Tuesday, August 22, 2006

Development 0.1

"Be careful about using the following code -- I've only proven that it works, I haven't tested it." -- Donald Knuth
I have finally started my dynamic allocation of equity project.  This is something I've stewed about for several weeks...okay...maybe months.  But, after meeting with Jon for lunch this weekend...I finally got the motivation back to begin work on the project.  Thanks Jon!

And seeing as how I hardly ever write anything of significance on this blog...I figure I'd start documenting some of the steps I'm taking to get this project on the road.

First thing was to find a better coding environment than what I was using.  I have been using the PythonWin IDE for my trials and tribulations.  I needed more oomph.  Hopped over to Vim and have hunted and pecked my way around a bit.  No flow joe yet.

Before moving on...does anybody know of a windows or even linux distro of the EVE$EDITOR?  Somebody?  Anybody?  Hello?

Just a week ago, I found out about the new Pydev extension to Eclipse.  Pretty nice.  It's still not perfect...but much closer to what I'm looking for.  So, now that I've found an IDE that allows me to play in the sandbox a bit...on to the database choice.

I downloaded pytables due to their "designed to efficiently and easily cope with extremely large amounts of data" claim to fame.  And then did nothing with it.  It's not the relational type of storage I'm used to...so maybe that's why.  Thought maybe a viewer would help, so downloaded the vitables viewer.  It was nice...but still did nothing with it.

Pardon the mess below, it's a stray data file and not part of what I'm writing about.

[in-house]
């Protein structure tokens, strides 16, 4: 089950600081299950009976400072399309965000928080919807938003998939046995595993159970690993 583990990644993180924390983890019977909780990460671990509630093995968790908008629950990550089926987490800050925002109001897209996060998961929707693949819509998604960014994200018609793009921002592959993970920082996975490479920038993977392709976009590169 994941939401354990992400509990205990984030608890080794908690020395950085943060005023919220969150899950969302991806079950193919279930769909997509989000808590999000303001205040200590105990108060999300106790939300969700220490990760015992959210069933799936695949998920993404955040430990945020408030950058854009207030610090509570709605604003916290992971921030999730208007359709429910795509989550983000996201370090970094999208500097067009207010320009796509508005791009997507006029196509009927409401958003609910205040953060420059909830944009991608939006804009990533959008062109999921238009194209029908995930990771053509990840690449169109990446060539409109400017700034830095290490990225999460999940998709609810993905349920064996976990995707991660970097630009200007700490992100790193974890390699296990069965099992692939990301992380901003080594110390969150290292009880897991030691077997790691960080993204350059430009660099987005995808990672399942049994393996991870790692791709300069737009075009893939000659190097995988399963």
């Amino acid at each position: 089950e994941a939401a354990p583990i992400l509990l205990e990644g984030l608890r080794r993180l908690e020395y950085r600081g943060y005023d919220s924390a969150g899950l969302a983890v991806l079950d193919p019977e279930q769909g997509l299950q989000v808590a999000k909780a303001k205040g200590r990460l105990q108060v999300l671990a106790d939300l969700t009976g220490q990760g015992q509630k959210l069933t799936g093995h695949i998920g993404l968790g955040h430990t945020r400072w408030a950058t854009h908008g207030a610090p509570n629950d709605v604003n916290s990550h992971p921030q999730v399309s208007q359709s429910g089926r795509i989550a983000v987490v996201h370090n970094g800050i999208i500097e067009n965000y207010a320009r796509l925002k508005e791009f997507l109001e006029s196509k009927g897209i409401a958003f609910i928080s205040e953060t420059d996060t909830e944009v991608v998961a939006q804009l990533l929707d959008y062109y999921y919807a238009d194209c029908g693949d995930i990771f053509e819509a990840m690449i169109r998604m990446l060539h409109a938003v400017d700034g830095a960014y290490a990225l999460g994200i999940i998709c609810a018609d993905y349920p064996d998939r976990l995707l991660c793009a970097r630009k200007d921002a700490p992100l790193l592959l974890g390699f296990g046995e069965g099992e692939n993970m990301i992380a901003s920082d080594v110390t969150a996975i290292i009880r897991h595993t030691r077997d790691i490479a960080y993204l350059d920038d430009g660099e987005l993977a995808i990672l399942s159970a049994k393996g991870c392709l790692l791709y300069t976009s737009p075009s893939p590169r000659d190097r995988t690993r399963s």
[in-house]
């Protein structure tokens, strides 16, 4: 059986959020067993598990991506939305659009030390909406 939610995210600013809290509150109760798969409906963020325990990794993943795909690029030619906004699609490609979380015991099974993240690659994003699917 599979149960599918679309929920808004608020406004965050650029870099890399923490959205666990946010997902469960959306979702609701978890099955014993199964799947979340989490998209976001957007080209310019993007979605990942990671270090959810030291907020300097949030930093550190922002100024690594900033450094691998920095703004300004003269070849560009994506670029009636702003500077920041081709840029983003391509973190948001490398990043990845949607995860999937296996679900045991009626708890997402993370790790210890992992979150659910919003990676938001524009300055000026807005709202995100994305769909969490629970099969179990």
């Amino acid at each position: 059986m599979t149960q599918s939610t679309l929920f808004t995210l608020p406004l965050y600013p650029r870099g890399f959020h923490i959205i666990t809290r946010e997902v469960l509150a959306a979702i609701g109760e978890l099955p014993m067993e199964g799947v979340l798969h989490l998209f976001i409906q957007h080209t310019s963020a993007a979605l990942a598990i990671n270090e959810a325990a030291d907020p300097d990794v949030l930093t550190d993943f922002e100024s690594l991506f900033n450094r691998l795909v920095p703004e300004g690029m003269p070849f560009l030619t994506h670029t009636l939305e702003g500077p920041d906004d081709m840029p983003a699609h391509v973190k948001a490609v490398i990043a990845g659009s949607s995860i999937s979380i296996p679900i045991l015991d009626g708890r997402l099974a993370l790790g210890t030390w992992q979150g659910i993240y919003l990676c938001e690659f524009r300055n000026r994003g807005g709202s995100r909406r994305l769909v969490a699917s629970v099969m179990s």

Okay, maybe I'm making this too hard.  One of the python programmers I know mentioned Sqlite.  Downloaded it.  Found the python extension for it here.  Explored documentation for working with it here and here.  Now, I'm getting somewhere.  Wrote a few python modules to test create, insert, drop, and fetch.  Here they are:

Create Table in Python/Sqlite:
******Begin of Code***********************
from pysqlite2 import dbapi2 as sqlite

conn = sqlite.connect("TaylorTree")
cursor = conn.cursor()

SQL = """
    create table MarketDaily
    (
      Symbol    text,
      Bar       SQL_DATE,
      Open      float,
      High      float,
      Low       float,
      Close     float,
      Volume    float,
      AdjClose  float,
      primary key (Symbol, Bar)
    );
      """
cursor.execute(SQL)
******End of Code***********************

Insert into Table:
******Begin of Code***********************
from pysqlite2 import dbapi2 as sqlite

conn = sqlite.connect("TaylorTree")
cursor = conn.cursor()

SQL = """
    insert into MarketDaily
    (Symbol, Bar, Open, High, Low, Close, Volume, AdjClose)
    values
    (
        "YHOO",
        20060801,
        20.00,
        25.00,
        19.00,
        22.00,
        50000,
        22.00
    );
      """
cursor.execute(SQL)

conn.commit()
******End of Code***********************

Fetch from Table:
******Begin of Code***********************
from pysqlite2 import dbapi2 as sqlite

conn = sqlite.connect("TaylorTree")
cursor = conn.cursor()

SQL = "select * from MarketDaily"
cursor.execute(SQL)
# Retrieve all rows as a sequence and print that sequence:
print cursor.fetchall()

cursor.close()
******End of Code***********************

Drop Table:
******Begin of Code***********************
from pysqlite2 import dbapi2 as sqlite

conn = sqlite.connect("TaylorTree")
cursor = conn.cursor()

SQL = "drop table MarketDaily"

cursor.execute(SQL)
******End of Code***********************

Not too bad.  Not too hard.  But, then I figured I'd make a module that would handle all this stuff for me.  Some hard work began...all because I had no idea how to use symbolics in Python/SQL.  Finally discovered the needle in a haystack...'%s'.  Aha!

******Begin of Code***********************
from pysqlite2 import dbapi2 as sqlite
conn = sqlite.connect("TaylorTree")
cursor = conn.cursor()

def UpdatePrice(sym, b, o, h, l, c, v, ac):
    SQL = """
          insert into MarketDaily